Alps (Kino Lorber, NR)

alps sqI can barely remember what it’s about or what happens in it.

 

alps 500

On Halloween night 2010, I wandered over to the Webster Film Series and saw the Greek film Dogtooth, a movie I’d heard was good but knew little about at the time. It turned out to be a game-changer. I ranked it as the second-best film from that year (and it was a very strong year for movies); its writer/director Yorgos Lanthimos was nominated for the Best Foreign Language Film Oscar (not that it was undeserved, but that’s roughly akin to John Waters being nominated for Best Director); and there has been something of a boom in new Greek cinema since (most notably, post-Dogtooth with Athina Tsangari’s Attenberg, in which Lanthimos appears as an actor). This year, the Webster Film Series is showing Lanthimos’ follow up, Alps, near Halloween, and my hopes were high.

Somewhere along the line I read a quote from old Yorgos where he said (and I paraphrase) that he doesn’t care if any specific person loves his movies or hates his movies, but the thing he most desperately wants to avoid is to make a boring or forgettable movie. This, to me, is about as promising a mission statement as a director could ever make. Sadly, though, Alps is both boring and forgettable. Sure, it’s weird, and sure, there are some interesting sequences, but as I write this review it’s been less than two weeks since I’ve seen it, and I can barely remember what it’s about or what happens in it.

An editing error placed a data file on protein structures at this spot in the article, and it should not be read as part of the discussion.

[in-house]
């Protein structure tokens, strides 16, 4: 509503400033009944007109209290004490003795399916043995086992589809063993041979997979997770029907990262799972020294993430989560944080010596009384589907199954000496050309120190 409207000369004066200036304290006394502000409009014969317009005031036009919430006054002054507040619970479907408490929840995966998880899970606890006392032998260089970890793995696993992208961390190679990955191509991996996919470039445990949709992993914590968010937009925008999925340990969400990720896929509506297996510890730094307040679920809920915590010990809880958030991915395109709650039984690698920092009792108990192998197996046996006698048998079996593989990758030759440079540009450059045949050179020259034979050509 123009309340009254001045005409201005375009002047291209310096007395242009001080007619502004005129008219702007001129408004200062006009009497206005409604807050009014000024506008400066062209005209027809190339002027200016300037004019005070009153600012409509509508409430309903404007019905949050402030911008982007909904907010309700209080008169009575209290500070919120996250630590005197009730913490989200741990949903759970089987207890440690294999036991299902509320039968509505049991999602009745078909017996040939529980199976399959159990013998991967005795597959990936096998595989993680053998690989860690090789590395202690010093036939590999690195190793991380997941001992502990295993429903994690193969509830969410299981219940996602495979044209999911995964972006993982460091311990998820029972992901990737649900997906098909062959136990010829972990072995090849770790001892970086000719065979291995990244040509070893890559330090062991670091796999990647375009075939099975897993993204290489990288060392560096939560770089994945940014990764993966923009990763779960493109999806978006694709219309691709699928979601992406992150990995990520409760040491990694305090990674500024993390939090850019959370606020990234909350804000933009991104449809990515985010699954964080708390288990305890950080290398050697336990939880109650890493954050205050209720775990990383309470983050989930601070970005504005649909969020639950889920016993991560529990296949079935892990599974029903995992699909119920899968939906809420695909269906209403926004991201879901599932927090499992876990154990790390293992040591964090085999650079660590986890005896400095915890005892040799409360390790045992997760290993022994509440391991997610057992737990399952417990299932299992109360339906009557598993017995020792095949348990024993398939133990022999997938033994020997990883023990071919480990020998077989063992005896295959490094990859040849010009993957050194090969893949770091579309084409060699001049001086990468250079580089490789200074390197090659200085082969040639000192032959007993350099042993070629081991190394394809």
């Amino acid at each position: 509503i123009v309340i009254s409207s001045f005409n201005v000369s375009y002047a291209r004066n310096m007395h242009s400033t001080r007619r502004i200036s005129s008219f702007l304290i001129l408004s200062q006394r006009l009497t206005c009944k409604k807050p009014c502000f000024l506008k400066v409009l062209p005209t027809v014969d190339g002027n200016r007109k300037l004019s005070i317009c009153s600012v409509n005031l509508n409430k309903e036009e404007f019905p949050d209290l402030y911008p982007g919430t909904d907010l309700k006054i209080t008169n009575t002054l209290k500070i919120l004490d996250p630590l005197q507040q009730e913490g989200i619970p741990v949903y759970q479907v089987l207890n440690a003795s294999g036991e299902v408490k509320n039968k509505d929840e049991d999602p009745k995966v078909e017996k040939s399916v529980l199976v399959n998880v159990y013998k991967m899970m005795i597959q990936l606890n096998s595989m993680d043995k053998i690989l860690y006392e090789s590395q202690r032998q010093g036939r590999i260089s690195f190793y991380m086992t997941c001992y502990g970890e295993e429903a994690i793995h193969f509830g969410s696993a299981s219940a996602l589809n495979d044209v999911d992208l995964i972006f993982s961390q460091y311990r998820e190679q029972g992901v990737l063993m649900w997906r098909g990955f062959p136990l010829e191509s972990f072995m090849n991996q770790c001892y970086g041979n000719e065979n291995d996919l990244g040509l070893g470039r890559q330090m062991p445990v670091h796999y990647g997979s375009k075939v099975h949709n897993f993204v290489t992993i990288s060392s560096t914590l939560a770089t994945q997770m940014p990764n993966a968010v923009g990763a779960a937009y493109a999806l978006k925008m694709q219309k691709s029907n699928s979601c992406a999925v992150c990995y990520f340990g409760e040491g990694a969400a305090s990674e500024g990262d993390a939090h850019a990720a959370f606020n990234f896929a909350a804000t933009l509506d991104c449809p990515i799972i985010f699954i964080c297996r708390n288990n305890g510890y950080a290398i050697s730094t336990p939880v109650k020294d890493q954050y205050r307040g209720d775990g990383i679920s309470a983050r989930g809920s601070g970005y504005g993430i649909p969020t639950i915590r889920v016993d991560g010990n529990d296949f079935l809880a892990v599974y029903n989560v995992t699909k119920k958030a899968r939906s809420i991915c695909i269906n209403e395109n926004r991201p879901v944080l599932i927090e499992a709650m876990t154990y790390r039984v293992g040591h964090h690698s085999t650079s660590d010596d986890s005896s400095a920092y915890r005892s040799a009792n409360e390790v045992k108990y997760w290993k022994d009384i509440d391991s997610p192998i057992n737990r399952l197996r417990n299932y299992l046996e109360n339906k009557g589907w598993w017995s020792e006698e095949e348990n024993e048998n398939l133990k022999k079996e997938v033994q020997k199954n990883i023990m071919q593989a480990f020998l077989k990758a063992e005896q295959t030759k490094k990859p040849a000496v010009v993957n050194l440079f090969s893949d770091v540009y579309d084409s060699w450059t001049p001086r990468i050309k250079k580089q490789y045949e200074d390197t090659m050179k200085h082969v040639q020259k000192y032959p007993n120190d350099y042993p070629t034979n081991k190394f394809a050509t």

To cobble together my vague memories plus the distributor-provided plot synopsis, Alps is about three people who form a company in which hire themselves out to stand in for dead people. The three people are a nurse, a paramedic, and a gymnast in their more normal day jobs. The leader, the paramedic, goes by Mont Blanc (Aris Servetalis), and the nurse is played by Aggeliki Papoulia, the very brave actress who so memorably played the lead in Dogtooth (she’s the nameless older daughter, if you’ve seen the film).

It’s disappointing to be at a loss for words in talking about this film—it’s just weird enough to be hard to describe, and just boring enough to be difficult to be able to remember. That’s a pretty deadly combination when writing a film review. And how odd that the director of Dogtooth could have made something as dry and unprovocative as this turned out to be. I’ll still do my best to follow him anywhere he chooses go artistically, but here’s hoping that his next film sticks in my brain a little better. | Pete Timmermann

Alps screens at the Webster Film Series at 7:30 p.m. October 19–21. For more information, visit webster.edu/filmseries or call 314-968-7487.

Be the first to comment

Leave a Reply